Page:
The problem was the people the friars were ministering to were the same demographic of Peruvians that Shining Path guerillas were trying to recruit to their revolution. What’s more, as long as these peasants were being formed in their faith and being active in their parishes, the less inclined they were to pick up arms and fight.

Fr. Alessandro Dordi, a diocesan priest from Bergamo, Italy, worked in the same region as the Franciscan friars and faced the same hardships. Fr. Dordi arrived in Peru in 1980, the year the Shining Path stepped up their efforts to take power.

Like the two Polish priests, Fr. Dordi learned that providing for his flock’s pastoral needs also meant building a chapel, a meeting place, and providing basic literacy training for the locals. His efforts also interfered with the guerrillas’ plans to recruit the poor and oppressed to their armed revolution.

Eyes wide open

All three priests were aware that the Shining Path viewed the church and her members as enemies. All three men knew their ministry could put them in cross hairs of the guerilla’s guns. Yet, even though they all had the option of leaving the country, all three refused to leave their parishioners.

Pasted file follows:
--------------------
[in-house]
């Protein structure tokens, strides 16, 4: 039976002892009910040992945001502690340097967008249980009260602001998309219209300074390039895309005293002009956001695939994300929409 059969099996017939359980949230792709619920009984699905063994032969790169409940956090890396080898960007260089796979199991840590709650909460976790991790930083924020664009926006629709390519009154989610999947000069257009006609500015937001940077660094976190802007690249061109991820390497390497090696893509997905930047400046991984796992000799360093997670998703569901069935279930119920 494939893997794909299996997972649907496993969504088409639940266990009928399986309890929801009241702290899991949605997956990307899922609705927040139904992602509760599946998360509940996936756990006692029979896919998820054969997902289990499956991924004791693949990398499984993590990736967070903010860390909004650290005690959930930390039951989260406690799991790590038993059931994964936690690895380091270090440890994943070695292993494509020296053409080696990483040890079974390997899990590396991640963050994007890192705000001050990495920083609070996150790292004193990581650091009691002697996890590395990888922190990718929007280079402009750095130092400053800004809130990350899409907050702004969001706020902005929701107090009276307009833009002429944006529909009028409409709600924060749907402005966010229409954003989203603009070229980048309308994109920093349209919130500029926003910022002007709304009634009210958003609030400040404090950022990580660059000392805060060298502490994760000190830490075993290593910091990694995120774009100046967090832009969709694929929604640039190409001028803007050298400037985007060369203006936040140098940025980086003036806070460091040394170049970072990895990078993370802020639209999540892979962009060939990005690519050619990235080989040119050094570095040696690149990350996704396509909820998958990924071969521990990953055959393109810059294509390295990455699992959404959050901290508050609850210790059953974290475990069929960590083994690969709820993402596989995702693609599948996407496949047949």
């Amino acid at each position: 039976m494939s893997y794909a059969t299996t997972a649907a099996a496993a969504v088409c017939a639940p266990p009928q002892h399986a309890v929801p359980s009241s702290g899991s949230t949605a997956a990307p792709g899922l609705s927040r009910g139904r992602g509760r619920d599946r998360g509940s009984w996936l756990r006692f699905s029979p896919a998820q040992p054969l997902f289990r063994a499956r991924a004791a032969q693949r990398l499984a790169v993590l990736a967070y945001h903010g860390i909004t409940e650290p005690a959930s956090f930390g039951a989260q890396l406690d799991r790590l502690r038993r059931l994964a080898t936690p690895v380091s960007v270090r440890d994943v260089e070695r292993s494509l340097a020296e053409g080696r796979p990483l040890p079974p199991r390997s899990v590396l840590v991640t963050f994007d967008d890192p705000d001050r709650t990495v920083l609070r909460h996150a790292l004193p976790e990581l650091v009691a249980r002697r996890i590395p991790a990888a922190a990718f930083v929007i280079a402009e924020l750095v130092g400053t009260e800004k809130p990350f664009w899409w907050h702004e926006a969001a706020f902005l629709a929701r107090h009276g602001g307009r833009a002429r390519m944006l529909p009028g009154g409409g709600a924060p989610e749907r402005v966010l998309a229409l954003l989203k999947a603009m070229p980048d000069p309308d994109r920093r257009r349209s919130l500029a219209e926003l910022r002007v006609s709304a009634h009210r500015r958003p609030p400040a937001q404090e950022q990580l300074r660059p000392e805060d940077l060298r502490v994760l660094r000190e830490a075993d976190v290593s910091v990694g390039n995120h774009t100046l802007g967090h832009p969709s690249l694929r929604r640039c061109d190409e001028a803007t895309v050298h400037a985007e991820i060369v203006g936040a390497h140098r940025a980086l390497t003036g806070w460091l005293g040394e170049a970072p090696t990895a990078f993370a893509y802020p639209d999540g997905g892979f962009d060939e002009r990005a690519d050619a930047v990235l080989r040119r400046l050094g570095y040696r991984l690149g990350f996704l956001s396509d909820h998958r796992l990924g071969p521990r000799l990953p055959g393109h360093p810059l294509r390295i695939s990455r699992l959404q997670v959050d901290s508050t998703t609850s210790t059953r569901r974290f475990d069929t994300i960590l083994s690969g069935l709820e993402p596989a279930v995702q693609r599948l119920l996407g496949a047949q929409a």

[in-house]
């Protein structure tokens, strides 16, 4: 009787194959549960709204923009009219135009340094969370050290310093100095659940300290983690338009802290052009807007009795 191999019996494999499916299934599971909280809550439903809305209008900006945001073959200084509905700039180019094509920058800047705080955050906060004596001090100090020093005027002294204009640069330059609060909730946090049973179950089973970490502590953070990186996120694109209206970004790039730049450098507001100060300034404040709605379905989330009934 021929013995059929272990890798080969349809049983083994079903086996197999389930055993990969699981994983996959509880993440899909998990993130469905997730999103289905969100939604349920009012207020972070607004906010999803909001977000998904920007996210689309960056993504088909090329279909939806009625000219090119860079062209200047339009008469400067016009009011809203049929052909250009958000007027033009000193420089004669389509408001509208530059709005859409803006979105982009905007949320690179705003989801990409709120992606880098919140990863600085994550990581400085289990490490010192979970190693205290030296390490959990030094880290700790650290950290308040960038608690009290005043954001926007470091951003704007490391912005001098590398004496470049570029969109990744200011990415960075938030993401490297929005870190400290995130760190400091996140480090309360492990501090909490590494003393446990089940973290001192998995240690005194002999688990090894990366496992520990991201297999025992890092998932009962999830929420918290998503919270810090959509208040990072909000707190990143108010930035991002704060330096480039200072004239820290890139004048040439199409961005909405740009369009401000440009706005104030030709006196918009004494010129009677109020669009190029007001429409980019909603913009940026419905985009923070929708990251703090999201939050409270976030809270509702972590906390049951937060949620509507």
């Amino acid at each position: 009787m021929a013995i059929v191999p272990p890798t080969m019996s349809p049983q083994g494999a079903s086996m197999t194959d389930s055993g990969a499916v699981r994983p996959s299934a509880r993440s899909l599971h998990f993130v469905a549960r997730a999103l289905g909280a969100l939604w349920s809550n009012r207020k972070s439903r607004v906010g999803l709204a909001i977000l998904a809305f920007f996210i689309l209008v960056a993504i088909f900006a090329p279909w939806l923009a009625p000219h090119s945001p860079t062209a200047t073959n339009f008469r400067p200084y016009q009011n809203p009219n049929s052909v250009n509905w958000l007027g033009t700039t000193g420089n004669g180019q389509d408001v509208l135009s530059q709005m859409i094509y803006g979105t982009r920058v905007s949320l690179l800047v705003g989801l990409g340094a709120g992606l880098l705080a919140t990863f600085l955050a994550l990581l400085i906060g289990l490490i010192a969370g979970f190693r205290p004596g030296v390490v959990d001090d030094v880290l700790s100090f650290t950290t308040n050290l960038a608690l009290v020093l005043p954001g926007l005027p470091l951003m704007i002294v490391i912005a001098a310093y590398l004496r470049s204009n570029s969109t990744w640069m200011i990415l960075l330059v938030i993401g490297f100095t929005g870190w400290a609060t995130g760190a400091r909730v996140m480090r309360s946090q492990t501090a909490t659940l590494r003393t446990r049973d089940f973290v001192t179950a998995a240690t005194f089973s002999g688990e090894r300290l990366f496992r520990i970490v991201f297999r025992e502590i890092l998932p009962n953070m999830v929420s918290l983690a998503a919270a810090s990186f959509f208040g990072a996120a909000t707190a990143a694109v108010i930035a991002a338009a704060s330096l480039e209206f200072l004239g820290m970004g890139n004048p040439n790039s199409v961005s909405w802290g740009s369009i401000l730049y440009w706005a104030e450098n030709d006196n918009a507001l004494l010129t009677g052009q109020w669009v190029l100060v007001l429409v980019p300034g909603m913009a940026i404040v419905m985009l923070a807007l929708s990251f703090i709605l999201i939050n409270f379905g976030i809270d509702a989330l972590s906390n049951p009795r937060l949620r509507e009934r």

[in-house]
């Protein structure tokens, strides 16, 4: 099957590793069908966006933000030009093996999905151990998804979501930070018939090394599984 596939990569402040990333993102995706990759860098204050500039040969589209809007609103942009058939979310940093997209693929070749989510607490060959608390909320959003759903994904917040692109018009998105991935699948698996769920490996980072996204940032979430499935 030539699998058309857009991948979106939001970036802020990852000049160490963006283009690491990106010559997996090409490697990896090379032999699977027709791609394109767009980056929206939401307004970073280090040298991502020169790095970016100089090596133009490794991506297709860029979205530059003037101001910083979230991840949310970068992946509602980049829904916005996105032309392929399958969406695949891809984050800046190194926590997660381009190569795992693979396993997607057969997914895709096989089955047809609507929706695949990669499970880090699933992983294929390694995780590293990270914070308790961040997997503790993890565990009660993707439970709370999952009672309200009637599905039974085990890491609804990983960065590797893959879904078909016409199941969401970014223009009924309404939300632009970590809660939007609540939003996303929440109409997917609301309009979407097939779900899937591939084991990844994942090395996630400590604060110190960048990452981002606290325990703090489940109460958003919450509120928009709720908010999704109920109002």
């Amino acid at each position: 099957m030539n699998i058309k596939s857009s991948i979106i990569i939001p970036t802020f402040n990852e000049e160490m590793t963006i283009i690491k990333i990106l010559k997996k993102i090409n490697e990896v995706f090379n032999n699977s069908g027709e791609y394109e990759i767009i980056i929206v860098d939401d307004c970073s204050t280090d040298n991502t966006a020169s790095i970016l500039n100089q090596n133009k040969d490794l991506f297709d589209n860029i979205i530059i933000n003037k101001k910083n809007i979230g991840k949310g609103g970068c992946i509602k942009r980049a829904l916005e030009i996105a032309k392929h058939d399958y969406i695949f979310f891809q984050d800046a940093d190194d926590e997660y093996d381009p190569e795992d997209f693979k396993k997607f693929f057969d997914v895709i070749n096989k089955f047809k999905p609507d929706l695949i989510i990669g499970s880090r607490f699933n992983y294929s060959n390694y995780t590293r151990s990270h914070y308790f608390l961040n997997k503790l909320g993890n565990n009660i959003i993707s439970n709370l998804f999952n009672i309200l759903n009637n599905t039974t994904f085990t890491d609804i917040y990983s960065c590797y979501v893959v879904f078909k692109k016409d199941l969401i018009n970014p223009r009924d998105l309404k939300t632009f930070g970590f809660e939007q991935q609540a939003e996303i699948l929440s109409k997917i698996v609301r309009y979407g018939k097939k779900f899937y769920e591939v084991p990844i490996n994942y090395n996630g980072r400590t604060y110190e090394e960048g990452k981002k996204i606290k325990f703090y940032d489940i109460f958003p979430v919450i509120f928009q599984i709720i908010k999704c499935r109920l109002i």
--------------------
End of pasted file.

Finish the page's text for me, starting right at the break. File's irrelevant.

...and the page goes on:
On August 9, 1991 armed Shining Path members arrived at the Fransiscan friary in Pariacoto looking for “the priests.” According to Fr. Wysocza?ski his confreres were taken to the town hall, ordered to get into their Jeep, and driven to an area nearby called “Old Town.” They were executed along with the mayor of the town.

Terror reigns

In a neighbouring valley Fr. Dordi was acutely aware of fate of his brother priests. In a letter to a friend he wrote “Shining Path, which wants to use terror to take power, has put the church in its crosshairs…the situation in Peru in anguishing. Everyday we ask ‘whose turn will it be today?’”

His turn came on August 25, 1991. The priest and two seminarians were leaving a remote village where they had just celebrated Mass. As they travelled towards Santa, hooded guerillas waited around one of the curves in the road. The armed men ambushed the vehicle and ordered the seminarians out of the car.  The two young men were sent on their way, walking back to their village. As they walked out of range they heard gunshots ring out and knew, Fr. Dordi had been executed.

In 2007 a Truth and Reconciliation Commission in Peru estimated that out of the 70,000 deaths that occured during the years of violent insurgency, 37,800 of those were committed by Shining Path guerillas.